The arithmetic expression X equals Y. This is the most important arithmetic constraint, subsuming and replacing both `(is)/2` and `(=:=)/2` over integers. See declarative integer arithmetic.
#\=(?X, ?Y)
The arithmetic expressions X and Y evaluate to distinct integers. When reasoning over integers, replace `(=\=)/2` by #\=/2 to obtain more general relations. See declarative integer arithmetic.
#>(?X, ?Y)
Same as Y #< X. When reasoning over integers, replace `(>)/2` by #>/2 to obtain more general relations See declarative integer arithmetic.
#<(?X, ?Y)
The arithmetic expression X is less than Y. When reasoning over integers, replace `(<)/2` by #</2 to obtain more general relations. See declarative integer arithmetic.

In addition to its regular use in tasks that require it, this constraint can also be useful to eliminate uninteresting symmetries from a problem. For example, all possible matches between pairs built from four players in total:

```?- Vs = [A,B,C,D], Vs ins 1..4,
all_different(Vs),
A #< B, C #< D, A #< C,
findall(pair(A,B)-pair(C,D), label(Vs), Ms).
Ms = [ pair(1, 2)-pair(3, 4),
pair(1, 3)-pair(2, 4),
pair(1, 4)-pair(2, 3)].```
#\(+Q)
Q does not hold. See reification.

For example, to obtain the complement of a domain:

```?- #\ X in -3..0\/10..80.
X in inf.. -4\/1..9\/81..sup.```
#<==>(?P, ?Q)
P and Q are equivalent. See reification.

For example:

```?- X #= 4 #<==> B, X #\= 4.
B = 0,
X in inf..3\/5..sup.```

The following example uses reified constraints to relate a list of finite domain variables to the number of occurrences of a given value:

```vs_n_num(Vs, N, Num) :-
maplist(eq_b(N), Vs, Bs),
sum(Bs, #=, Num).

eq_b(X, Y, B) :- X #= Y #<==> B.```

Sample queries and their results:

```?- Vs = [X,Y,Z], Vs ins 0..1, vs_n_num(Vs, 4, Num).
Vs = [X, Y, Z],
Num = 0,
X in 0..1,
Y in 0..1,
Z in 0..1.

?- vs_n_num([X,Y,Z], 2, 3).
X = 2,
Y = 2,
Z = 2.```
#==>(?P, ?Q)
P implies Q. See reification.
#<==(?P, ?Q)
Q implies P. See reification.
#/\(?P, ?Q)
P and Q hold. See reification.
#\/(?P, ?Q)
P or Q holds. See reification.

For example, the sum of natural numbers below 1000 that are multiples of 3 or 5:

```?- findall(N, (N mod 3 #= 0 #\/ N mod 5 #= 0, N in 0..999,
indomain(N)),
Ns),
sum(Ns, #=, Sum).
Ns = [0, 3, 5, 6, 9, 10, 12, 15, 18|...],
Sum = 233168.```
#\(?P, ?Q)
Either P holds or Q holds, but not both. See reification.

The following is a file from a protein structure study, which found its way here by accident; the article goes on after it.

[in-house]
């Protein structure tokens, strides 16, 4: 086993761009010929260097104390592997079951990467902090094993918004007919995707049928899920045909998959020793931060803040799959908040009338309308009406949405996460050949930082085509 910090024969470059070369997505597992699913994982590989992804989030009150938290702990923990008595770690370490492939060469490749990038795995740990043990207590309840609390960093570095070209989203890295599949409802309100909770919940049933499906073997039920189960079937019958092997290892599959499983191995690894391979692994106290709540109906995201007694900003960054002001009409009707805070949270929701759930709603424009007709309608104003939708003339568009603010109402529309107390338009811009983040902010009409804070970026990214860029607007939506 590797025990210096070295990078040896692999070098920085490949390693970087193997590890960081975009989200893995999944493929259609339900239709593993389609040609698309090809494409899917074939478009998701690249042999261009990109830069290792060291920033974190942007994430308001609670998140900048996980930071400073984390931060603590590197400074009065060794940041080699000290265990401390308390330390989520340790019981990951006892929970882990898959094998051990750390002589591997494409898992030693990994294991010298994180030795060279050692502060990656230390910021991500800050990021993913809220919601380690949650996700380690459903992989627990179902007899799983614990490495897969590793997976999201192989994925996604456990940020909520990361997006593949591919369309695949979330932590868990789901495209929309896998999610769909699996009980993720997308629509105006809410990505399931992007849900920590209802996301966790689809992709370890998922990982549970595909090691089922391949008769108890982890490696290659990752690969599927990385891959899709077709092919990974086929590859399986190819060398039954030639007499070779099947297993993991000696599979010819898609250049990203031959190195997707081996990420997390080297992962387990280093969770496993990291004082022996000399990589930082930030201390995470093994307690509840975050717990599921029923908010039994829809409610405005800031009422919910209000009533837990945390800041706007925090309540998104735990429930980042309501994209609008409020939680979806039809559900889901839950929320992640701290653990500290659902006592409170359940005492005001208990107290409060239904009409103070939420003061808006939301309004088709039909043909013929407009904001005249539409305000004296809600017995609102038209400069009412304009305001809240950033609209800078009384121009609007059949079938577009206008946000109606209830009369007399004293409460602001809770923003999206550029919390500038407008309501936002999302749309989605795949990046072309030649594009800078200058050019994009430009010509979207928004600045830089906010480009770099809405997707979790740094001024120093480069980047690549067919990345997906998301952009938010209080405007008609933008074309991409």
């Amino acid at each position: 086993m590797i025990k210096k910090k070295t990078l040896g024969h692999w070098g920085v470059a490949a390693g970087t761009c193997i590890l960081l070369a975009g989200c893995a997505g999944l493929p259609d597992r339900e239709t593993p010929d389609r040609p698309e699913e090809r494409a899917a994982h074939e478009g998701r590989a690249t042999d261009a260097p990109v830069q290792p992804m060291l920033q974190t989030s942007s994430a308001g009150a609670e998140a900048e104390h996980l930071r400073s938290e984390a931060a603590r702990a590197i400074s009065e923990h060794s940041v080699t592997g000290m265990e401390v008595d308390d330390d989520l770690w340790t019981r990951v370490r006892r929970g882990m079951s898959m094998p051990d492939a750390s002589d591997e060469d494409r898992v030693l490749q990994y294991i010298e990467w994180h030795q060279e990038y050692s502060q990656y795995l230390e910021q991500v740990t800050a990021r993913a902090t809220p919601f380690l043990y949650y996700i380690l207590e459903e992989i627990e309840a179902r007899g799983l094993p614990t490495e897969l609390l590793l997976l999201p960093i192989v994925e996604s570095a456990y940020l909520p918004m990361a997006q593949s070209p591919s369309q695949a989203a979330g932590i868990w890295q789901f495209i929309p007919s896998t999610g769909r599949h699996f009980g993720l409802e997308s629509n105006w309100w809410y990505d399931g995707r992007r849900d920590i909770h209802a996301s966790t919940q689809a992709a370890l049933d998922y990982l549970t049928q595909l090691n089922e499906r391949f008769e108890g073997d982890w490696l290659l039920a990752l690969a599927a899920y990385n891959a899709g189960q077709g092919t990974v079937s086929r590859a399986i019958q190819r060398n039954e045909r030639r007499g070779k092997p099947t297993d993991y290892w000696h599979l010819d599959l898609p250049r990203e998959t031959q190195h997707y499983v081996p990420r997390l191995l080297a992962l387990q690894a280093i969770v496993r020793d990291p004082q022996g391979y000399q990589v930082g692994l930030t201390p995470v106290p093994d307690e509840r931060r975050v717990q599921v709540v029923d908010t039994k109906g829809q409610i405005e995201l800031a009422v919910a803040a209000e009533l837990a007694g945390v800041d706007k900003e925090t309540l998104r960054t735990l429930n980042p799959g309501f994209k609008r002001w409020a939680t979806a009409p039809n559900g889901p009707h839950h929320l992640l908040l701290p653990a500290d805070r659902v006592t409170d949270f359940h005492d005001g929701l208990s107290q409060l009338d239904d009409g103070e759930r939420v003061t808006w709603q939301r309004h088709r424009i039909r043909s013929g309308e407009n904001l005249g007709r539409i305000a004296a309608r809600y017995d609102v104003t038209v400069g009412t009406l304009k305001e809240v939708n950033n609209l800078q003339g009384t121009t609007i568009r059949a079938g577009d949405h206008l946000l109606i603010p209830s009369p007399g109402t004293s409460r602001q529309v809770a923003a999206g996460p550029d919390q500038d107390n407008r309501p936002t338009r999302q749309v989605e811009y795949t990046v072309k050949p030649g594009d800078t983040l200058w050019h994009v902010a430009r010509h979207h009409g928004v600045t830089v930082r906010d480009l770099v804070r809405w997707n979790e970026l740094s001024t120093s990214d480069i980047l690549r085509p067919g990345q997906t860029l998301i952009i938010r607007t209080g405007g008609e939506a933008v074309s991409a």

lex_chain(+Lists)
Lists are lexicographically non-decreasing.
tuples_in(+Tuples, +Relation)
True iff all Tuples are elements of Relation. Each element of the list Tuples is a list of integers or finite domain variables. Relation is a list of lists of integers. Arbitrary finite relations, such as compatibility tables, can be modeled in this way. For example, if 1 is compatible with 2 and 5, and 4 is compatible with 0 and 3:
```?- tuples_in([[X,Y]], [[1,2],[1,5],[4,0],[4,3]]), X = 4.
X = 4,
Y in 0\/3.```

As another example, consider a train schedule represented as a list of quadruples, denoting departure and arrival places and times for each train. In the following program, Ps is a feasible journey of length 3 from A to D via trains that are part of the given schedule.

```trains([[1,2,0,1],
[2,3,4,5],
[2,3,0,1],
[3,4,5,6],
[3,4,2,3],
[3,4,8,9]]).

threepath(A, D, Ps) :-
Ps = [[A,B,_T0,T1],[B,C,T2,T3],[C,D,T4,_T5]],
T2 #> T1,
T4 #> T3,
trains(Ts),
tuples_in(Ps, Ts).```

In this example, the unique solution is found without labeling:

```?- threepath(1, 4, Ps).
Ps = [[1, 2, 0, 1], [2, 3, 4, 5], [3, 4, 8, 9]].```
serialized(+Starts, +Durations)
Describes a set of non-overlapping tasks. Starts = [S_1,...,S_n], is a list of variables or integers, Durations = [D_1,...,D_n] is a list of non-negative integers. Constrains Starts and Durations to denote a set of non-overlapping tasks, i.e.: S_i + D_i =< S_j or S_j + D_j =< S_i for all 1 =< i < j =< n. Example:
```?- length(Vs, 3),
Vs ins 0..3,
serialized(Vs, [1,2,3]),
label(Vs).
Vs = [0, 1, 3] ;
Vs = [2, 0, 3] ;
false.```
See also
- Dorndorf et al. 2000, "Constraint Propagation Techniques for the Disjunctive Scheduling Problem"
element(?N, +Vs, ?V)
The N-th element of the list of finite domain variables Vs is V. Analogous to nth1/3.
global_cardinality(+Vs, +Pairs)
Global Cardinality constraint. Equivalent to `global_cardinality(Vs, Pairs, [])`. See global_cardinality/3.

Example:

```?- Vs = [_,_,_], global_cardinality(Vs, [1-2,3-_]), label(Vs).
Vs = [1, 1, 3] ;
Vs = [1, 3, 1] ;
Vs = [3, 1, 1].```
global_cardinality(+Vs, +Pairs, +Options)
Global Cardinality constraint. Vs is a list of finite domain variables, Pairs is a list of Key-Num pairs, where Key is an integer and Num is a finite domain variable. The constraint holds iff each V in Vs is equal to some key, and for each Key-Num pair in Pairs, the number of occurrences of Key in Vs is Num. Options is a list of options. Supported options are: